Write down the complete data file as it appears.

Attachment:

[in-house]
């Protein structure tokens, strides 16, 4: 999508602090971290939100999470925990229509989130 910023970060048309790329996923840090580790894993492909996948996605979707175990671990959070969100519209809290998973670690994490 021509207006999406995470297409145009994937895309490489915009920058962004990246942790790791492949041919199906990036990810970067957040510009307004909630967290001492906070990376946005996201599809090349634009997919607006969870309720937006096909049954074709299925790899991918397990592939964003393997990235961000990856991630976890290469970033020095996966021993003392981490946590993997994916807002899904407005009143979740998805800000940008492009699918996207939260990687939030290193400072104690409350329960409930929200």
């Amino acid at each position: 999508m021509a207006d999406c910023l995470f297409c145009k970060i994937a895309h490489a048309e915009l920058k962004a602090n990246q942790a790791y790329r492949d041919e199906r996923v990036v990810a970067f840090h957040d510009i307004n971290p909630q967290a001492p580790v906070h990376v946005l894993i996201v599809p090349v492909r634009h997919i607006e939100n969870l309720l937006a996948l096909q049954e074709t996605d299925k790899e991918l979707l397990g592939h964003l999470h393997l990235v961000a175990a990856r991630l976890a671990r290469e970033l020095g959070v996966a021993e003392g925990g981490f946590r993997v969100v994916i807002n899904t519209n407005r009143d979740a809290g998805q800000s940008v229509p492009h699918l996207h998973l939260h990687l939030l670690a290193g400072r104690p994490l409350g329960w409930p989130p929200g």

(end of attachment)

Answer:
[in-house]
């Protein structure tokens, strides 16, 4: 999508602090971290939100999470925990229509989130 910023970060048309790329996923840090580790894993492909996948996605979707175990671990959070969100519209809290998973670690994490 021509207006999406995470297409145009994937895309490489915009920058962004990246942790790791492949041919199906990036990810970067957040510009307004909630967290001492906070990376946005996201599809090349634009997919607006969870309720937006096909049954074709299925790899991918397990592939964003393997990235961000990856991630976890290469970033020095996966021993003392981490946590993997994916807002899904407005009143979740998805800000940008492009699918996207939260990687939030290193400072104690409350329960409930929200």
């Amino acid at each position: 999508m021509a207006d999406c910023l995470f297409c145009k970060i994937a895309h490489a048309e915009l920058k962004a602090n990246q942790a790791y790329r492949d041919e199906r996923v990036v990810a970067f840090h957040d510009i307004n971290p909630q967290a001492p580790v906070h990376v946005l894993i996201v599809p090349v492909r634009h997919i607006e939100n969870l309720l937006a996948l096909q049954e074709t996605d299925k790899e991918l979707l397990g592939h964003l999470h393997l990235v961000a175990a990856r991630l976890a671990r290469e970033l020095g959070v996966a021993e003392g925990g981490f946590r993997v969100v994916i807002n899904t519209n407005r009143d979740a809290g998805q800000s940008v229509p492009h699918l996207h998973l939260h990687l939030l670690a290193g400072r104690p994490l409350g329960w409930p989130p929200g």